These days, technology is so heavily ingrained in our day-to-day lives, we don't even think twice about it - from using contactless cards to GPS technology. This reliance on technology has drastically changed the way young people engage with information; they expect immediate answers and an overwhelming breadth of resources in which to find them.
Today's students have grown up with technology in a way unlike any generation before them. But how is this social shift affecting the way they learn in school?
Mobiles, tablets and laptops that are used in the classroom are simply there to complement traditional teaching methods not replace them, but it is becoming increasingly clear that visual mediums and interactive programmes are preferred by tech-savvy students.
Using apps and computer programmes can bring the curriculum to life, providing visual cues that students are more likely to retain. E-learning also acknowledges that each student will prefer to study in their own way and at their own pace, so its flexibility can help students with different learning styles. Students like 16-year-old sixth form student Max.
Max is studying the LiFE programme, a suite of e-learning financial education programmes. Max has Special Educational Needs and can find it difficult to listen, process and remember discussions and information. Max's mum, Sarah Selby-Bird, says using a digital learning platform for studying financial education suited his learning style, and has given him the confidence to continue learning.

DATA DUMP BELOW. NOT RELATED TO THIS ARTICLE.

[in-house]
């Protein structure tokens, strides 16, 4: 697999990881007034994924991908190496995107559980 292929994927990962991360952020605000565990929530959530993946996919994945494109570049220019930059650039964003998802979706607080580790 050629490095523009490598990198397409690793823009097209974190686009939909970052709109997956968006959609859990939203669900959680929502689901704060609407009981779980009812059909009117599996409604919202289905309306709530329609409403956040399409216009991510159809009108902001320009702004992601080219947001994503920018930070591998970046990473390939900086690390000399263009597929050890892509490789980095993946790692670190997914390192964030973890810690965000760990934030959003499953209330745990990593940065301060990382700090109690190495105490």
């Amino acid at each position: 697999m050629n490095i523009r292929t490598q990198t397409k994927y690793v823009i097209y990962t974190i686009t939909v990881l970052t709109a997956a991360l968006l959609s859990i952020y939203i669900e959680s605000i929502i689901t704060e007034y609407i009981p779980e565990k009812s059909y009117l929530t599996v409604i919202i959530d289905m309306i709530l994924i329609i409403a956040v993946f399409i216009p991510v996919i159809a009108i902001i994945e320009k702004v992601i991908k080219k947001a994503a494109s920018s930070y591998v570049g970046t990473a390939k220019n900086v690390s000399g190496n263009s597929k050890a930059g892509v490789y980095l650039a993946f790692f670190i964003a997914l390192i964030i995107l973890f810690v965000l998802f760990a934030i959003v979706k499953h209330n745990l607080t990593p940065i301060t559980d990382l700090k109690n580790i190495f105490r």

"The content of the LiFE programme and the platform on which it is delivered has really captured his imagination. As his parents we wish more opportunities would be available for this way of learning, as we have seen a transformation in his whole outlook to learning."
"His learning experience has been transformed and in turn it has boosted his self esteem. The programme has allowed him to work at his own pace, and how the learning materials are presented really suits Max’s learning style. Max can do things like colour code certain topics so that he can remember key parts of the study material and revisit parts he is unsure of."
Solely delivering content online either through video or animation is still a long way off, but integrating it into a lesson plan or offering independent learning programmes that can be completed in a students own time are definitely a good place to start. Not only does this keep the content exciting, but it helps students like Max to really engage with the content in a way that is familiar to them in their day-to-day life.
Interactive games such as The Real Life Game, can be used across different areas of the curriculum including careers and citizenship. Students can learn by experience in these games, bringing textbook theory to life.
And it’s not just what they learn as part of the curriculum. Digital skills in employment (PDF) are still not where they should be, and students must be preparing for the jobs of tomorrow, familiarising themselves with technology that could be a part of their daily working life.
Bringing technology into the classroom - through the use of one-off apps, ongoing inpendent e-learning programmes, like LiFE, or even tablets and computers can improve students' digital skills, and help to increase their engagement and encourage their learning in and out of the classroom.